Psychotherapy and Social Responsibility

Lübeck Initiative on the New Approach to Psychotherapy Training – proposed bill in second and third reading at the Federal Parliament on 27 June.

A statement on the new approach to training psychotherapists in Germany from the Academy for Ethics in Medicine, Göttingen, the Association of Medical History, Cologne, and the Institute for the History of Medicine and Science Studies at the University of Lübeck, calls for greater awareness of social responsibility in the field of psychotherapy. The proposed bill from the Federal Ministry of Health will be discussed in the second and third reading in the German Parliament on 27 June. The Federal Council will then debate the adopted draft on 20 September.

The statement calls, in particular, for the obligatory incorporation of history, theory, and ethics in psychotherapy course content and with regard to licensing regulations. The statement is related to last year’s recommendation from the German Council of Science and Humanities for the field of psychology in Germany. Germany’s most important scientific advisory council drew attention to the fact that, up to now, the field of psychology has paid insufficient attention to its social responsibility as well as to its theory and history.

Prof. Dr. Lisa Malich from the Institute for the History of Medicine and Science Studies (IMGWF) at the University of Lübeck is the driving force behind the statement. Scientists from Lübeck, Dresden, Berlin, Munich, Düsseldorf, Hannover, Basel, Bonn, Hagen, Duisburg-Essen, Zurich, Bielefeld, Bochum, Lüneburg, and Halle-Wittenberg made up the first signatories.

The proposed bill on the reform of psychotherapist training envisions improvement in the current training situation via the introduction of a five-year bachelor’s and master’s programme, at which point a licence can be granted. Certification would then follow as part of a further training course. The first signatories submitted their statement to the Federal Ministry of Health on 3 May. A hearing for professional associations was held in the Federal Parliament’s Committee on Health on 15 May.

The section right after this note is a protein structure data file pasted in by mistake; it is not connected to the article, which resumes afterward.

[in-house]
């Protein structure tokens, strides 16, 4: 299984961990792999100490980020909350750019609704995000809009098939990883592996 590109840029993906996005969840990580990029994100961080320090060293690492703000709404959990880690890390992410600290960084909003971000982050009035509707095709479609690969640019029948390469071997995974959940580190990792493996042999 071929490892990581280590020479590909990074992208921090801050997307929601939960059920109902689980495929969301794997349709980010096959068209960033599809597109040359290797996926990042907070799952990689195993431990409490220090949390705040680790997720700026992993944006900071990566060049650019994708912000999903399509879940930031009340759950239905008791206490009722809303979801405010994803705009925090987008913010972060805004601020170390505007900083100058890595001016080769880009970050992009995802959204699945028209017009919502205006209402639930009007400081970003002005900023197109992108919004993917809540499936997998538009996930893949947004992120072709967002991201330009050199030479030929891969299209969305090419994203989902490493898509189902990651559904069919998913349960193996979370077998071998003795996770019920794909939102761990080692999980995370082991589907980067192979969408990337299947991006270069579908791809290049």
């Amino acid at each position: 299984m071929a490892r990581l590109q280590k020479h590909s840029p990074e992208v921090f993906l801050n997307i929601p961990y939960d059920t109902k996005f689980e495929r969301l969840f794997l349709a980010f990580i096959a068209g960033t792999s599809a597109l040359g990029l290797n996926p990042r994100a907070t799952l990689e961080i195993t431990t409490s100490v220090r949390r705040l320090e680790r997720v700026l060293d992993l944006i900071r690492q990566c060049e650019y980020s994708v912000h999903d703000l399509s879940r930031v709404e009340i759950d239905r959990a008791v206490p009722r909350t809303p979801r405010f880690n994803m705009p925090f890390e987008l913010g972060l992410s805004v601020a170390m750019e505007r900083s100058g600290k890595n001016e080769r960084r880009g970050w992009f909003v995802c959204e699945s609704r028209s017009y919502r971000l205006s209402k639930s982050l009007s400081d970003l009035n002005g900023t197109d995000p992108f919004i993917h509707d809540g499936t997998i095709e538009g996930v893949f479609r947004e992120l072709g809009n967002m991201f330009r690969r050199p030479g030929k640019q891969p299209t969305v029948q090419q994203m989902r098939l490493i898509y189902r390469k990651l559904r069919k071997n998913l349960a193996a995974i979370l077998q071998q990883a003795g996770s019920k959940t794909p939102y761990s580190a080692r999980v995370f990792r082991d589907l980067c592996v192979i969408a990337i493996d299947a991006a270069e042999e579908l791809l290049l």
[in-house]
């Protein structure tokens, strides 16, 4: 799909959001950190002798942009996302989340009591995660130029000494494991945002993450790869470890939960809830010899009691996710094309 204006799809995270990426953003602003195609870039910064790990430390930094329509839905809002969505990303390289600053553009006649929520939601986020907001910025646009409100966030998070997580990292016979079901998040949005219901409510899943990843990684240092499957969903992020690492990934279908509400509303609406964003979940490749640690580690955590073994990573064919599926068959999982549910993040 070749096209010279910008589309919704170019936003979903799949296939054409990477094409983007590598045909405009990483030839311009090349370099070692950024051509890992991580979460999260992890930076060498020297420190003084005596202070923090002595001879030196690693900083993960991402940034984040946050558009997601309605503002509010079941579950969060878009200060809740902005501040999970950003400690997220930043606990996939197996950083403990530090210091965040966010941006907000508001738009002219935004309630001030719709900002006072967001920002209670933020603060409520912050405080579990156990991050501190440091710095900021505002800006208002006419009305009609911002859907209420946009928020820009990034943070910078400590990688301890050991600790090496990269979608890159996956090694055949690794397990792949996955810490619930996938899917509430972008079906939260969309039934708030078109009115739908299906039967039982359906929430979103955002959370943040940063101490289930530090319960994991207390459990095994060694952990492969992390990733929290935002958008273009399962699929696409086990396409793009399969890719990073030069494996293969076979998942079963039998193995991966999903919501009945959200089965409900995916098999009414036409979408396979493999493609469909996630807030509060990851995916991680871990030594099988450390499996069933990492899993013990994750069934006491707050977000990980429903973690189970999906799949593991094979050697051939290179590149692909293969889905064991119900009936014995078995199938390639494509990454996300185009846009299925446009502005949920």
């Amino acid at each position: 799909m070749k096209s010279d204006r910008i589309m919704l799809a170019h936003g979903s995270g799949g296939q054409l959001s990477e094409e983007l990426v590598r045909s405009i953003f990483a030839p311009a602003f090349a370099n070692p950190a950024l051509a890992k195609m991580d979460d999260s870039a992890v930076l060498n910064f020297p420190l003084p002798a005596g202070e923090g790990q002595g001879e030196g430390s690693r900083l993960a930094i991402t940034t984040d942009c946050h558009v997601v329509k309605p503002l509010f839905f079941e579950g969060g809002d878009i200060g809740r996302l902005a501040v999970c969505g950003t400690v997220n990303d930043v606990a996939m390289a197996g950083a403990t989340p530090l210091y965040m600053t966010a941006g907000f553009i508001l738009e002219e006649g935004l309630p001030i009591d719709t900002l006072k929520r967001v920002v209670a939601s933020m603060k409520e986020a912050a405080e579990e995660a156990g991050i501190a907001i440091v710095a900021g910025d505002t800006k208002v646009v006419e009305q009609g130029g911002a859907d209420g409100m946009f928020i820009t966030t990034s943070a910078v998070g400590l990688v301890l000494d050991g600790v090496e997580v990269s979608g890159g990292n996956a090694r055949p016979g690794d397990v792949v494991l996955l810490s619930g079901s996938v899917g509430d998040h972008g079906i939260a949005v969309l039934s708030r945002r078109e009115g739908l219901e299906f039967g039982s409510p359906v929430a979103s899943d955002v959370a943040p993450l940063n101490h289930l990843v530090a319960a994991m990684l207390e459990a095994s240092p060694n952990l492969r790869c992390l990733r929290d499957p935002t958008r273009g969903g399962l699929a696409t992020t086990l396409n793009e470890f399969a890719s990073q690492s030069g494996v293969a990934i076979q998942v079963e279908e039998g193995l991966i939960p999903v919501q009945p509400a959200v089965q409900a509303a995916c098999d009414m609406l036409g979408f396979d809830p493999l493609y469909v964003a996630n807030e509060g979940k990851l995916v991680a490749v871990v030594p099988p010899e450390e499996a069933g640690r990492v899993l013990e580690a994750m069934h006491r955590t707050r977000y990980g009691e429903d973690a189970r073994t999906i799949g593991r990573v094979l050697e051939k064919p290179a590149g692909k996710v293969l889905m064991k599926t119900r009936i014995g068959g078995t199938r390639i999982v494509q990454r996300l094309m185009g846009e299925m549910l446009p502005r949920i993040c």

According to the statement: “On a structural level, the draft of the psychotherapy study programme contains parallels to the programme for medicine. This is appropriate in light of psychotherapy’s status as an academic healthcare profession and its increased significance in society. Similar to medicine, psychotherapy today has great possibilities for influencing human life.” In order to promote a thorough examination of both individual and social responsibility, the signatories argue in favour of the cross-sectional discipline “History, Theory, and Ethics” to be legally embedded as an obligatory teaching and examination subject for psychotherapy:  “An examination of the historical, theoretical, and ethical foundations of psychological and psychotherapeutic behaviour is required for a high-quality licensing procedure in psychotherapy.”

Prof. Dr. Lisa Malich (Photo: Natalie Rösner / University of Lübeck)